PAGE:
• Take a close look at the asset listings. Most states require taxpayers to self-report the tangible personal property that they own. These asset listings then carry over from year to year. Your client will be responsible for marking when assets have been retired and when new assets have been purchased. Review your client’s listing to make sure it’s complete. You can pull fixed asset reports to help with this process. Making sure the reports are complete will help your clients avoid penalties and interest if the jurisdiction discovers they have been underreporting assets.
  • Review market values. See if the market valuations appear reasonable. If something doesn’t look right, contact the jurisdiction to see how you can contest a valuation. You may need to pay for an approved third-party appraiser to perform the valuation.
  • Compare to last year’s tax bill. Over time, real property tends to appreciate and personal property tends to depreciate. Do your clients’ property tax bills reflect these trends? Review a few years of property tax bills to make sure.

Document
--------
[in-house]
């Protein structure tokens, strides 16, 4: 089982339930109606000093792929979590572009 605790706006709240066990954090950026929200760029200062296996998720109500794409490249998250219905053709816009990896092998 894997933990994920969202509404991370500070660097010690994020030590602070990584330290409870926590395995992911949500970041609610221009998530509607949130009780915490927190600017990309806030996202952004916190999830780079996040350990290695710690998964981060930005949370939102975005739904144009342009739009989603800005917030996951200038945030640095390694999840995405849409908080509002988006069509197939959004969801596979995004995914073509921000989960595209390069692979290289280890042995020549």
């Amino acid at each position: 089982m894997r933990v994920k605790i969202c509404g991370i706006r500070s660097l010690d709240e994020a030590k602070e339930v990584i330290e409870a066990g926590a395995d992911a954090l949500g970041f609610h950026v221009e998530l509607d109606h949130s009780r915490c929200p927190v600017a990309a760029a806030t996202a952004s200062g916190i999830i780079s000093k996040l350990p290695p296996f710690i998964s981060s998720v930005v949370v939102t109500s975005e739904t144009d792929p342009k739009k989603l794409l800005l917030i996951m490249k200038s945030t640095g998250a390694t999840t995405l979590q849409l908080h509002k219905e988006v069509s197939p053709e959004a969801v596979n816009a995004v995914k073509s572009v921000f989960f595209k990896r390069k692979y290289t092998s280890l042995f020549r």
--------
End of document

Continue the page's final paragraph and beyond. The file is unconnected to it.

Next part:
• Research the local tax laws. Make sure you and your client understand how their property taxes are calculated. You may discover that your client’s industry can exempt certain assets from their listings, or that assets below a certain dollar value can be disregarded. You can also confirm that the millage rates and tax rates are appropriate for your client’s business location.

If your clients are looking to expand their business operations or move to new locations, you have even more planning opportunities at your disposal. By talking to your clients early in the process, when they are still researching new business locations, you can help them consider property taxes. Real estate taxes can have a significant impact on a business’s bottom line. Moving just a zip code or two in one direction can produce a significant tax savings.

Property taxes, especially real estate taxes, can be a significant line item on a business’s expense report. Even if you have little control over what ultimately gets taxed, you can help make sure your clients’ tax reports are accurate and they know what to expect going forward. This is just part of the planning process you should consider when growing your tax practice. Together with a robust income tax planning software, you can help your clients in all aspects of their business needs. If you want to know how income tax planning software can help, reach out to us and request a demo today.